A Jacket for Dad
“Ya notice anything unusual about the highways up here?” I quizzed my customer, Rhonda, as we motored along the Interstate from the Burlington airport en route to the Capitol Plaza Hotel in Montpelier. It was a sunny afternoon, and all around us the trees were at their late-springtime peak — lush and lime green.
“I’m not sure,” she replied. I glanced to my right to see that Rhonda was seriously considering the question. She was dressed in a proper blue business suit, and her short blond hair was similarly unadorned and no-nonsense — an unassuming Midwesterner, if I had to guess. “The landscape is simply beautiful, I can tell you that,” she offered.
“Well, you’re kind of on the right track. There are no billboards. State legislation outlawed ’em in the ’60s. Doesn’t it make a big difference? The vistas stay wide open.”
“Of course,” she said. “Now that you say it, it’s obvious, but I never would have guessed. What a great idea.”
“So, what part of the country are you from?” I asked.
“I’m from Kansas. I run a small cattle farm with my husband.”
“Really?” I said, chuckling. “You’re not exactly dressed like a farmer.”
“Well, we are. But you know how it is these days. My husband and I both have outside jobs. I’m an unemployment insurance specialist, and Gill is a lineman.”
“From Kansas? So, Gill is, like, the Wichita lineman.”
Sweetly, Rhonda chuckled at my less-than-scintillating repartee. “We’re not from Wichita, but you’re kind of on the right track,” she said with a wink.
We rode along for a while in silence, just enjoying the sunshine and billboard-free vistas. As we passed the Waterbury exit, Rhonda said, “Father’s Day is coming up shortly. Is your dad still around?”
“Nope,” I replied. “He died about five years ago. How about you?”
“My dad recently passed away.”
“I’m sorry. How about your mother?”
“My mother died when I was 10.”
“That’s rough. Did he remarry?”
“He did, and immediately. I guess he wanted to provide a mother for me and my younger sister. His new wife, Brenda, had four kids of her own — 3, 4, 5 and 6, if you could believe it. Anyway, it was no ‘Brady Bunch’ situation, to say the least. The marriage turned out to be a fiasco. Brenda had serious issues, as they say these days, and enough skeletons in her closet to stock a haunted house on Halloween. My dad was just a trusting soul. They divorced after about seven grueling years.”
As Rhonda spoke, I reflected on how, when a loved one dies, talking about the person helps with grieving and healing. I’ve been on both sides of that conversation. Sometimes I think this is the core of the human experience: We help each other out by just listening to each other’s stories.
I asked, “What kind of man was your dad?”
Rhonda closed her eyes for a moment and raised an arm, gently brushing her fine hair with the fingertips of her right hand. “Well, he was quite the guy. He ran the auto repair shop in our small town. This could have been a good business, but he didn’t exactly manage money very well.”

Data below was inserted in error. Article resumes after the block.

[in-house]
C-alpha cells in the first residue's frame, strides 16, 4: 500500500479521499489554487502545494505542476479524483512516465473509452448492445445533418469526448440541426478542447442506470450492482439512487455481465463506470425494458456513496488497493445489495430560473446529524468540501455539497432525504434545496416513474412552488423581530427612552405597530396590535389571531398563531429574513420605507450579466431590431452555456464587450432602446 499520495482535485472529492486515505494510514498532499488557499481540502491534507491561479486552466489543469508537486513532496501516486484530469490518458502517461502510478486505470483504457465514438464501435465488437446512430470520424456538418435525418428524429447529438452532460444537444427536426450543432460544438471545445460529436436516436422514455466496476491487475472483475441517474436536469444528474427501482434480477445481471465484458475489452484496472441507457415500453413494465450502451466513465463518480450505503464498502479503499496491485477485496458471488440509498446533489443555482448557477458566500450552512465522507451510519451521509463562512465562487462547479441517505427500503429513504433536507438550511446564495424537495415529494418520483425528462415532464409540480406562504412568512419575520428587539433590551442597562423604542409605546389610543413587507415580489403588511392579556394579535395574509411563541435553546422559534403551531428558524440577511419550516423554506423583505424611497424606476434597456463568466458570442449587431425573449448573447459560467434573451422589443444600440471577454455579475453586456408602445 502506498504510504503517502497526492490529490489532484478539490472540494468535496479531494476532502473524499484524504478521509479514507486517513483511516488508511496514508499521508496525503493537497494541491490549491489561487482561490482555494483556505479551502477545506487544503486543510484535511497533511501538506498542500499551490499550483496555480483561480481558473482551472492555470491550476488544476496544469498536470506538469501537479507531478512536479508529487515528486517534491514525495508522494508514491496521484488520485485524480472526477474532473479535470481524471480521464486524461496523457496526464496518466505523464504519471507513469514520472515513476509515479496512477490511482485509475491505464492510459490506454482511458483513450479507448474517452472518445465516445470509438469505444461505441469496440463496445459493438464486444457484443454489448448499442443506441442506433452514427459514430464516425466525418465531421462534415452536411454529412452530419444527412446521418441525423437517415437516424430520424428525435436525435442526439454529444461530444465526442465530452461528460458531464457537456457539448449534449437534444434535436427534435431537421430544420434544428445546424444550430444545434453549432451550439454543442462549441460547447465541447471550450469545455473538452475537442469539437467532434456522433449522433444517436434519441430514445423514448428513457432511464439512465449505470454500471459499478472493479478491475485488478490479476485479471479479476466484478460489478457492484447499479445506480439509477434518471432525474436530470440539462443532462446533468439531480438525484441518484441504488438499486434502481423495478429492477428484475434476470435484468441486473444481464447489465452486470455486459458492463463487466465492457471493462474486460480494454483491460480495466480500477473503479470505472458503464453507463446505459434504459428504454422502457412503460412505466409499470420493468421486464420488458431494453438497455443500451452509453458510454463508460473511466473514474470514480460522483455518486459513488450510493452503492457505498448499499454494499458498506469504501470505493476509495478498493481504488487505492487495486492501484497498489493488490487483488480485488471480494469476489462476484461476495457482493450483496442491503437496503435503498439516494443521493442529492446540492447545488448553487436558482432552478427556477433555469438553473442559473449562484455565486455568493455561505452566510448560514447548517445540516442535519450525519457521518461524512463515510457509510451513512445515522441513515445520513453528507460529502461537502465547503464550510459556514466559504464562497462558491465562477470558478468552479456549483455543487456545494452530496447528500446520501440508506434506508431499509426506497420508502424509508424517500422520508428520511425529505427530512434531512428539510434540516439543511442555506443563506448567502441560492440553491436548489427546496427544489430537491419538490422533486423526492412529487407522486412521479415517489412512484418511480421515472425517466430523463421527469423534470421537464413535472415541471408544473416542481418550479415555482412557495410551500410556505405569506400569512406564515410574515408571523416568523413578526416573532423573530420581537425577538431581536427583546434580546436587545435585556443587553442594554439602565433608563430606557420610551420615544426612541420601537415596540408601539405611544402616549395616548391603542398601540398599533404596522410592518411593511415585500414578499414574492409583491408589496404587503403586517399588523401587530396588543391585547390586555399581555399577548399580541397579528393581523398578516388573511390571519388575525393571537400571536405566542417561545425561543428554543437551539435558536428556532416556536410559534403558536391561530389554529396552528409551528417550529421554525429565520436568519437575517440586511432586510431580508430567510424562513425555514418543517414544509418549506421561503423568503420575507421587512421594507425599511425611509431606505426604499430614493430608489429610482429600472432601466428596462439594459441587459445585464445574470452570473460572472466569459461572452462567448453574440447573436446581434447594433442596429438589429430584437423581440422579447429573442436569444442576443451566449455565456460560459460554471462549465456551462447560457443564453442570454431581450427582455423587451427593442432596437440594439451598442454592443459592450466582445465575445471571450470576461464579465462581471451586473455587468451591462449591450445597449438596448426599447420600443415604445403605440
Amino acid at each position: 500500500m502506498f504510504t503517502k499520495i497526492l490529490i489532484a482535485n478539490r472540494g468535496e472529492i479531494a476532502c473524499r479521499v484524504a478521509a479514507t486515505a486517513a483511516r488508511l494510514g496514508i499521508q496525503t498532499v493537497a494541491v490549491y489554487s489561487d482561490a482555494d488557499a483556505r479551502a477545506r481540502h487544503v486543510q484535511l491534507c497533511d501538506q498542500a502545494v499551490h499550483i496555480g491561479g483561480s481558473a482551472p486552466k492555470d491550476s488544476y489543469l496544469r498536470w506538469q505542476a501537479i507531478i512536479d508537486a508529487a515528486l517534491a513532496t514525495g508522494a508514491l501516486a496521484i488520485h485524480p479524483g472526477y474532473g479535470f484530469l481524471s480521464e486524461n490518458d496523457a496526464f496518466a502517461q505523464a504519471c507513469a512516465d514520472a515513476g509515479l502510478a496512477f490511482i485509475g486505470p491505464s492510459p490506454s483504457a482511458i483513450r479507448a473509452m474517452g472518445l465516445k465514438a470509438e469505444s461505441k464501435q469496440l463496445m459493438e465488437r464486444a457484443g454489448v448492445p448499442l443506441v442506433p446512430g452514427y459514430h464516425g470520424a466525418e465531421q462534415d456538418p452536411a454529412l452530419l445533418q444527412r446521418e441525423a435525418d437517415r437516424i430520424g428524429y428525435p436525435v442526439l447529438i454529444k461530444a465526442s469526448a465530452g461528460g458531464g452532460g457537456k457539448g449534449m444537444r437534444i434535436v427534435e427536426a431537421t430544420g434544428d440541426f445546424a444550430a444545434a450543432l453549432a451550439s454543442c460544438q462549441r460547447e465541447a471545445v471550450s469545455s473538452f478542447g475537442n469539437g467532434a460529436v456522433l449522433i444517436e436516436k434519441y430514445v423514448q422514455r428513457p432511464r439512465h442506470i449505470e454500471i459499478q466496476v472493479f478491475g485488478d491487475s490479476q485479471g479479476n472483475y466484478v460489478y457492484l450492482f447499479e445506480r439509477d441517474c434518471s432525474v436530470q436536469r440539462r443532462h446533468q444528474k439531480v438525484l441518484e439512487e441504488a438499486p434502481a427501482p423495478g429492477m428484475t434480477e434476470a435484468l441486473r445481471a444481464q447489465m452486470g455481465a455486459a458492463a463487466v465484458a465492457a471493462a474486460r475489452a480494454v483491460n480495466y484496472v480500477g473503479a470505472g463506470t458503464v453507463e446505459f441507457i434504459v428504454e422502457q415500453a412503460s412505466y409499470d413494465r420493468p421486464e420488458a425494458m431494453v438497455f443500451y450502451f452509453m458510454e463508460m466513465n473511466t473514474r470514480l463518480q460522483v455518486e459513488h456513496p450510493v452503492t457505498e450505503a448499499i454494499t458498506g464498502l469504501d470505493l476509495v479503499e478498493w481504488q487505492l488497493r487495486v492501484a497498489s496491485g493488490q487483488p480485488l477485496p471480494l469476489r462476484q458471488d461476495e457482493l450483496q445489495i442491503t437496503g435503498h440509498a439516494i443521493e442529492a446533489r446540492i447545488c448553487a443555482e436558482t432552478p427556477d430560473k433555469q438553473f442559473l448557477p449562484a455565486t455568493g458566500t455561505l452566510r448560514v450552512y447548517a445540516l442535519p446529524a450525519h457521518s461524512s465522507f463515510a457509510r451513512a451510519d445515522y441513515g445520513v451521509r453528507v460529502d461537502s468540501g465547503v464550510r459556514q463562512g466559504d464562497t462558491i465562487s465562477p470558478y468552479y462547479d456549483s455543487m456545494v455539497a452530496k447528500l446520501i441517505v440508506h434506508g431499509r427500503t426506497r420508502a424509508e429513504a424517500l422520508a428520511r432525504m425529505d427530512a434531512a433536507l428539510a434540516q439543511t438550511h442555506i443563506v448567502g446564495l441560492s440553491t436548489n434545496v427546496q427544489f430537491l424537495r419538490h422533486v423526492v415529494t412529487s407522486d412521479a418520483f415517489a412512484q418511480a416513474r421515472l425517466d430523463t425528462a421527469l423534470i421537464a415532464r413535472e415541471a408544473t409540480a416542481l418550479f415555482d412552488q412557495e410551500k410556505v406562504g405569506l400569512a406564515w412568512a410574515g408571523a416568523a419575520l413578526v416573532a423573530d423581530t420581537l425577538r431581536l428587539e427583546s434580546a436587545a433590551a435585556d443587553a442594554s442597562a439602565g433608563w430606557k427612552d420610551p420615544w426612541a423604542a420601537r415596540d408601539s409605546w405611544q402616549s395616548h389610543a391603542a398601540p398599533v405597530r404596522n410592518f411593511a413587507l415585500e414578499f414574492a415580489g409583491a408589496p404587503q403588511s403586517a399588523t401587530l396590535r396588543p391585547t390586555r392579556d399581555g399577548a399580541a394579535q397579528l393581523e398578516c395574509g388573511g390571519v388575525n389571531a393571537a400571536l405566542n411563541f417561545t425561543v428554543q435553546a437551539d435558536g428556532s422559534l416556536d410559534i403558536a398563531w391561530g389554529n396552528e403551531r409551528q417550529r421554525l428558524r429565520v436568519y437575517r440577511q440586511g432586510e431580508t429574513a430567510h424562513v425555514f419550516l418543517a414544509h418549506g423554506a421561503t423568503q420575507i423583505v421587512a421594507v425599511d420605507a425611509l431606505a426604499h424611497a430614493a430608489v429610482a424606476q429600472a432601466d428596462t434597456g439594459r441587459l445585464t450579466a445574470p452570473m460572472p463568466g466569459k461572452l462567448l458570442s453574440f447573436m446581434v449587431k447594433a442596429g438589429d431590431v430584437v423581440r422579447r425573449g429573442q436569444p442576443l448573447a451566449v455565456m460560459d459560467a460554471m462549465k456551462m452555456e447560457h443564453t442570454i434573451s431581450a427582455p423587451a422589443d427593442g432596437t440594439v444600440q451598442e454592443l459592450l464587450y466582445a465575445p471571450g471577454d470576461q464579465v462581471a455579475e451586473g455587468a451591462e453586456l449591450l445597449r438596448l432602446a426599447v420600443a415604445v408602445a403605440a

“How do you mean?”
“Well, the customers never seemed to have, like, actual money to pay for the repairs. It was mostly farm folks, and they all seemed to be struggling financially. So he would take stuff in trade. I remember one time he took a bunch of watermelons, for God’s sake! Another time he traded an engine job for an old, beat-up shotgun.”
“That reminds me of an old pal of mine who practices law in Gillette, Wyoming,” I said. “One time, in barter for a major piece of legal work, he accepted a gold brick from a client.”
“Yeah, well, my father wasn’t exactly receiving any gold bricks,” my passenger replied. “A few weeks ago my sister and I were sorting through his belongings and found an old lockbox from the shop. Inside were a bunch of car titles — some going back as far as the ’80s — for cars he had worked on through the years. Our best guess was, the customers would give him the titles to hold on to until they could pay off the repairs, which, of course, never happened.”
“You know, Rhonda,” I said, “to me he just sounds like an incredibly generous guy.”
“That’s exactly what he was,” she said. “The kind of person who would literally give you the shirt off his back. When I was a teenager, I once gave him a Father’s Day present I knew he would love: this dungaree jacket with an elaborate embroidered eagle on the back. He was so happy! For the next few months, he would wear it all the time and then, all of sudden, we stopped seeing it on him. I questioned him about it, and he was kind of evasive. I soon found out what happened when I saw this down-and-out guy wearing it outside the Salvation Army in a nearby town. So, I asked my dad why on Earth he would give away this jacket he liked so much.”
“What was his answer?” I asked. I was way into this story.
“He said, ‘Well, it’s like this, Pumpkin — the man didn’t have a decent jacket.’”
Rhonda was crying at this point. Not sobbing — in fact, you could barely hear a sound — but gumdrop tears were sliding down her cheeks.
For my part, I felt honored that she’d shared this with me, telling me about her dad — a man who evidently spent his life quietly living the gospel truth rather than talking about it. How rare and precious is that? He also seemed like a father who only wanted the best for his two girls. The type of man, I thought, for whom Father’s Day was invented.
“Hackie” is a biweekly column. To reach Jernigan Pontiac, email firstname.lastname@example.org.